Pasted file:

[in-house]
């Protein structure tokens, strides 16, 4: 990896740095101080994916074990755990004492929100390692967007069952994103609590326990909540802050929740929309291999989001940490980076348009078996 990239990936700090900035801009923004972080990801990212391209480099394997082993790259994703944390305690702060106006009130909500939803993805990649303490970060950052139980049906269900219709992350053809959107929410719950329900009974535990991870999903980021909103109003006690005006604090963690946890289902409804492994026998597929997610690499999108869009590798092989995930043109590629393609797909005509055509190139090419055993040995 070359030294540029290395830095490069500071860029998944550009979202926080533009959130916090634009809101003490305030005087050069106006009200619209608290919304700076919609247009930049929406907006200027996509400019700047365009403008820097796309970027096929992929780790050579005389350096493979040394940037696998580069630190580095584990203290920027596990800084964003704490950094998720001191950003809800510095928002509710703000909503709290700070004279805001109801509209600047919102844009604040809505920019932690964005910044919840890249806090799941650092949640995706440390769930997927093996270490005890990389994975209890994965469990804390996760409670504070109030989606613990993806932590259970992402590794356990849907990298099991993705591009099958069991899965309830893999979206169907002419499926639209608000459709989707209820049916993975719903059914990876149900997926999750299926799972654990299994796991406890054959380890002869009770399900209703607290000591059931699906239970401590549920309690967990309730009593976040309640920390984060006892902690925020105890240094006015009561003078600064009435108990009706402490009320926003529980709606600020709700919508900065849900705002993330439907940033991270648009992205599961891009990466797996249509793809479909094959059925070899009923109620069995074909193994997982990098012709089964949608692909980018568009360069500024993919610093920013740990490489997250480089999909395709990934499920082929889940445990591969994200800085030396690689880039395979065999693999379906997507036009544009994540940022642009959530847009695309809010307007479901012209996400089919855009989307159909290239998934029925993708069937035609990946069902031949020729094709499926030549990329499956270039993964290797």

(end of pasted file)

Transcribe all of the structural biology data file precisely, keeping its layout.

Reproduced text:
[in-house]
């Protein structure tokens, strides 16, 4: 990896740095101080994916074990755990004492929100390692967007069952994103609590326990909540802050929740929309291999989001940490980076348009078996 990239990936700090900035801009923004972080990801990212391209480099394997082993790259994703944390305690702060106006009130909500939803993805990649303490970060950052139980049906269900219709992350053809959107929410719950329900009974535990991870999903980021909103109003006690005006604090963690946890289902409804492994026998597929997610690499999108869009590798092989995930043109590629393609797909005509055509190139090419055993040995 070359030294540029290395830095490069500071860029998944550009979202926080533009959130916090634009809101003490305030005087050069106006009200619209608290919304700076919609247009930049929406907006200027996509400019700047365009403008820097796309970027096929992929780790050579005389350096493979040394940037696998580069630190580095584990203290920027596990800084964003704490950094998720001191950003809800510095928002509710703000909503709290700070004279805001109801509209600047919102844009604040809505920019932690964005910044919840890249806090799941650092949640995706440390769930997927093996270490005890990389994975209890994965469990804390996760409670504070109030989606613990993806932590259970992402590794356990849907990298099991993705591009099958069991899965309830893999979206169907002419499926639209608000459709989707209820049916993975719903059914990876149900997926999750299926799972654990299994796991406890054959380890002869009770399900209703607290000591059931699906239970401590549920309690967990309730009593976040309640920390984060006892902690925020105890240094006015009561003078600064009435108990009706402490009320926003529980709606600020709700919508900065849900705002993330439907940033991270648009992205599961891009990466797996249509793809479909094959059925070899009923109620069995074909193994997982990098012709089964949608692909980018568009360069500024993919610093920013740990490489997250480089999909395709990934499920082929889940445990591969994200800085030396690689880039395979065999693999379906997507036009544009994540940022642009959530847009695309809010307007479901012209996400089919855009989307159909290239998934029925993708069937035609990946069902031949020729094709499926030549990329499956270039993964290797």